If you love the flavor of Tonkotsu and Shoyu ramen, Wakayama ramen is what you should try next. Local people also call it “chuka soba”, which means “Chinese soba”. It combines the essence of pork bone broth and soy sauce, resulting in a mouth-watering dark brown soup.
You have plenty of options when it comes to toppings. You can top it with chashu, menma, green onions, raw eggs, and fish cakes.
Tsukemen originated in Tokyo. Unlike other types of ramen, people serve Tsukemen by putting the soup and noodles into 2 different bowls. They boil the noodles and soak them in cold water to retain the firm texture.
The accompanying soup is very flavorful. You can enjoy it warm or cold. If it is too bold, you can add some dashi to neutralize the flavor.
13. Yokohama Ramen
The broth of Yokohama ramen is very similar to Tonkotsu ramen. People often call it “Tonkotsu-Shoyu”. It uses thick and straight noodles. You can choose to enjoy soft or firm noodles, rich or light soup, and even adjust the amount of oil that goes into your ramen.
Yokohama ramen is served with boiled spinach, roasted pork, nori, soft-boiled or hard-boiled eggs, and negi (shredded Welsh onions).
Ramen noodles have a variety of toppings. Some may be familiar to you, while others may not. In this section, I will present an overview of each type of toppings. Read on!
Soft-Boiled Eggs: This is the most common topping. People often submerge them in soy sauce and then slice them in half for serving.
Bean Sprouts: They add a crunchy texture to the ramen. You should stir-fry or blanch them before serving. They are also a very popular topping in Vietnamese noodle dishes.
Green Onions: Also called scallions, this topping is used for additional color, texture, and aroma. People chop them and sprinkle them on the ramen.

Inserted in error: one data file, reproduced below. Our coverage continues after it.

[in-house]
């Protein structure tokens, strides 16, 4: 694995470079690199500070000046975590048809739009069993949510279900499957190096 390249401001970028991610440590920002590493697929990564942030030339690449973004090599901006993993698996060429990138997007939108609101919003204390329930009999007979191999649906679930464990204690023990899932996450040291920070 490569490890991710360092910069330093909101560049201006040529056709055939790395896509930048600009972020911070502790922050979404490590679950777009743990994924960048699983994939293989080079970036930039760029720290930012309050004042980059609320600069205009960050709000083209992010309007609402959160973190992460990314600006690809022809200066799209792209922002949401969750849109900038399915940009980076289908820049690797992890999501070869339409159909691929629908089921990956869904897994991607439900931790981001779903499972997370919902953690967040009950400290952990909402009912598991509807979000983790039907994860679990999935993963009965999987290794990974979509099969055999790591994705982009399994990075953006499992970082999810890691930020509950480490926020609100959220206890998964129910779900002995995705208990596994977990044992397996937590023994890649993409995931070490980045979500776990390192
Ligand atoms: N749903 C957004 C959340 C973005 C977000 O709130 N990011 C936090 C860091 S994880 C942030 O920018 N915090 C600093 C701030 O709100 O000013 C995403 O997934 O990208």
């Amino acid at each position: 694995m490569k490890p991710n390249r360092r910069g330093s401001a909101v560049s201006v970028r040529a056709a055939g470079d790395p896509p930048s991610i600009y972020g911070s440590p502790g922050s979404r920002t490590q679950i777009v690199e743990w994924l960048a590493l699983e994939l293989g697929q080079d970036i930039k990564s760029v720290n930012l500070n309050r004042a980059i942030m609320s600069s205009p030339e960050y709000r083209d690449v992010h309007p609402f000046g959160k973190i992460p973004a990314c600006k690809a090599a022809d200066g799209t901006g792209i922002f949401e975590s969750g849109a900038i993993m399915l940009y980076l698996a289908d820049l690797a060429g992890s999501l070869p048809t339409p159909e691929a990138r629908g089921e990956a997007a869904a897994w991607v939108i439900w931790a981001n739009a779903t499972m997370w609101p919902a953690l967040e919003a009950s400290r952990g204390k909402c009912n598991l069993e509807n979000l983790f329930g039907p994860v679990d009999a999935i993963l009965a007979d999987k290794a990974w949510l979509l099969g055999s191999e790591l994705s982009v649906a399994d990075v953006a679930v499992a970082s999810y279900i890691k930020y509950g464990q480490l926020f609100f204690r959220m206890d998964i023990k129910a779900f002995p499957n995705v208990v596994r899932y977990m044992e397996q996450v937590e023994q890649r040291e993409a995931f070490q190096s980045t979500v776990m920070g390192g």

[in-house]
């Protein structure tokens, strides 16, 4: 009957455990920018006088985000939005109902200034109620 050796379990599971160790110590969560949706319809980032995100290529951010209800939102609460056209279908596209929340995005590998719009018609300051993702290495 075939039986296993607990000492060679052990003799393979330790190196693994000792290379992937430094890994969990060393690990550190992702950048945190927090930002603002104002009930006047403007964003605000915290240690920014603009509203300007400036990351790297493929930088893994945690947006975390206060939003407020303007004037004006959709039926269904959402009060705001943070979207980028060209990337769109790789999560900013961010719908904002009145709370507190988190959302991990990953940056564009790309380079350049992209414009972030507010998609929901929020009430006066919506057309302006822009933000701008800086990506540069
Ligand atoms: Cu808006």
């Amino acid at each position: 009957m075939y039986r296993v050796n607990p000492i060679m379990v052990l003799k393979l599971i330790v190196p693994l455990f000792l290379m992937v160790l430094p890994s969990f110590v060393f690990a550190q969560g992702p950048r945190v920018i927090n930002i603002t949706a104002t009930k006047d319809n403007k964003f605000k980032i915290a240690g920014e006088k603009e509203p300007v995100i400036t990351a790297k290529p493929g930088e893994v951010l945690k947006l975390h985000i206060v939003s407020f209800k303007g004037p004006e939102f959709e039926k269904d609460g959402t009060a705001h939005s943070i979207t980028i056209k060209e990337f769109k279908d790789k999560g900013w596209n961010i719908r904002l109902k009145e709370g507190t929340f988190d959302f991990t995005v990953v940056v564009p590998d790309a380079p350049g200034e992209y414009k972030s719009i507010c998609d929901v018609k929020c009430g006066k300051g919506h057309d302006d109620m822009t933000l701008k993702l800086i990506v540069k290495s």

Shiitake Mushrooms: People top ramen with Shiitake mushrooms or add their dried form into the broth to make the ramen more savory.
Sesame Seeds: These seeds aim to add a nutty taste and crunchy texture. You can also use sesame oil instead.
Bok Choy: This is the most popular vegetable topping for ramen. It is best to quarter it before serving.
Menma: Its English name is “fermented bamboo shoots”. It provides the ramen with a sweet and nutty taste.
Kamaboko: Fish cakes are the iconic topping of ramen. They come in white and pink slices.
Nori: This topping is dried seaweed. It comes in dark green and crunchy sheets.
Beni Shoga: This is a type of pickled ginger with a bright red color. It is commonly served with tonkotsu broth.
Noodles are a very important element in a bowl of ramen noodles. The chewy texture and light flavor go well with the flavorful broth. In this section, let’s learn about the types of ramen noodles.
Ramen noodles vary in shape, texture, size, and degree of thickness. But most of them have a distinctive yellow color and elastic texture. This is because they are made from the same ingredients, namely water, salt, wheat flour, and kansui.
Kansui is the element that provides the noodle strands with a beautiful yellow color. It is a kind of alkaline water made from sodium carbonate and potassium carbonate.
Some cooks replace kansui with eggs, resulting in the common egg noodles. This noodle is now one of the most popular types of noodles used to make ramen.
In the past, people made ramen noodles by hand. People make the dough, stretch it, and fold it for a long time in order to create a thin, long, and even shape. But nowadays, they are commercially produced using machines.
While making ramen, you should boil the noodles in advance and add them to the soup. Boiling it directly in the broth will alter the flavor.
The section below will dig into specific types of ramen noodles according to their shapes and dehydration level.